Amherst 1800 Shepard's
Overheard in GenForum, October 19, 2000
Q: I'm trying to find out anything about the Shepards that lived in Amherst New Hampshire in around 1800. I have a James Shepard showing on a census in 1820, along with a John and a John Jr, Samuel, Summas, Mary, all these being the head of households. In 1810, and 1800 the Shepards were in Amherst also. -- Joanne
A: New Hampshire is one of the better states to work in due to its extensive records. The dates of most of them go back into the seventeenth century. While they are not always complete, the sheer magnitude of the records increases your chances of finding your family.
New Hampshire like most of the other New England states, records some of their records on the town level. This can be a deterrent to some researchers when all they know is the state. However, you have gotten past that hurdle.
New Hampshire like most of the other New England states records some of their records on the town level.
A Look at Amherst
Amherst was established in 1728, though it got the name of Amherst in 1760. It was an original town, having no parent and can be found in Hillsborough County. It has also been known as Narragansett No. 3. This is important when working in some of the earliest of records for the town.
For those who may be researching the town of Monson, this town was created in 1746. However, half of the town was annexed to Amherst in 1770. This same part that was annexed in 1770, was then given to Milford in 1794.
These dates are important to keep in mind when working in the town records. The vital records for Amherst are found interspersed in the town records. This means that you may need to go page by page looking for entries of births, marriages and deaths that have been entered into the town records.
Another Vital Record Option
In the early 1900s, the state of New Hampshire passed a law that required all of the towns to go through their town records and submit index cards with the entries on them.
These index cards, which include space for much more than just the name of the individual and the date of the event, have been compiled into a statewide index up to 1900 for New Hampshire's vital records.
This index has a little twist to it though that can cause some problems if you are unaware of it. The index is not arranged in normal alphabetical order. Instead the surnames are arranged in alphabetical order by first and third letters of the surname. This means that the surname Brighton would appear before the surname Berry.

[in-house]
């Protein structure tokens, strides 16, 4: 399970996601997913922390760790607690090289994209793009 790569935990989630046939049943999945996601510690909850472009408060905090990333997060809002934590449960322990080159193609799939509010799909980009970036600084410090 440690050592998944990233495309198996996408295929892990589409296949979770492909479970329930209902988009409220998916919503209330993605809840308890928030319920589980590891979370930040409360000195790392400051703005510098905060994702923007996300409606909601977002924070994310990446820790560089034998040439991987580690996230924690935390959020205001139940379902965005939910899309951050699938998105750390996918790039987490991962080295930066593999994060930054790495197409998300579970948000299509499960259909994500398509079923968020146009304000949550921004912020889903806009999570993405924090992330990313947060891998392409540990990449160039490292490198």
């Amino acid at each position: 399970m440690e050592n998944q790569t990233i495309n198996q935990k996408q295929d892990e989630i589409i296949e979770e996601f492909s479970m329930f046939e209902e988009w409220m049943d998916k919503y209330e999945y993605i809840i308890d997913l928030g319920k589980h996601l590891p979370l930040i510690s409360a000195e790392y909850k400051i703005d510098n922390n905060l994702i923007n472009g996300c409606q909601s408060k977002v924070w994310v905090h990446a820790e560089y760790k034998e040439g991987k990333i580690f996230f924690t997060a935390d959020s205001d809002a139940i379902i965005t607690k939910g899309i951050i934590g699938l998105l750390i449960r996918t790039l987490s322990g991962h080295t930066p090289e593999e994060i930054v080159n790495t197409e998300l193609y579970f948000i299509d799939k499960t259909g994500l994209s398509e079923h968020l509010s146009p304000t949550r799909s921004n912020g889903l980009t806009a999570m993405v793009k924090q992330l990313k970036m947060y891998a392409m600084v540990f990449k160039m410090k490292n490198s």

Once you get to the appropriate surname, then the cards are arranged alphabetically by first letter of the given name. Once you get that far, you must look at each card to find the ones in question for your ancestors.
With your research, it might prove helpful to go through the cards for the Shepard surname looking for those listed in Amherst. Each of the cards includes the name of the individual and other pertinent details, including the date of the event and place of the event. There are also spaces for including names of parents, and birth places of parents, names of spouses, and causes of death. Not all of these are always filled in, as the original town records do not always supply this information.
Accessing These Records
Fortunately for those of us researching New Hampshire, many of the records we rely on are available on microfilm. This is true of the statewide index to births, marriages, deaths and divorces. The marriages also have a separate index that is arranged by the bride's name.
The Family History Library has these statewide index cards on microfilm, thus making them available to you through your local Family History Center. You can also order the Amherst town records on microfilm. You will find land records for Amherst are available. The probate records are not on the town level. They are found at the county level, so a search of Hillsborough County will reveal them. The probate records begin in 1771.
There are many records available on microfilm that will be of help to you in your Shepard research. It is possible that your research may take you back to Massachusetts prior to the eighteenth century.
Rhonda R. McClure is a professional genealogist specializing in celebrity trees and computerized genealogy. She has been involved in online genealogy for fifteen years. She is an award-winning author of several genealogy how-to books, including The Complete Idiot's Guide to Online Genealogy, The Genealogist's Computer Companion, and Finding Your Famous and Infamous Ancestors. She may be contacted at [email protected].
See more advice from Rhonda in her columns Expert Tips, Tigs and Trees, and Overheard in the Message Boards.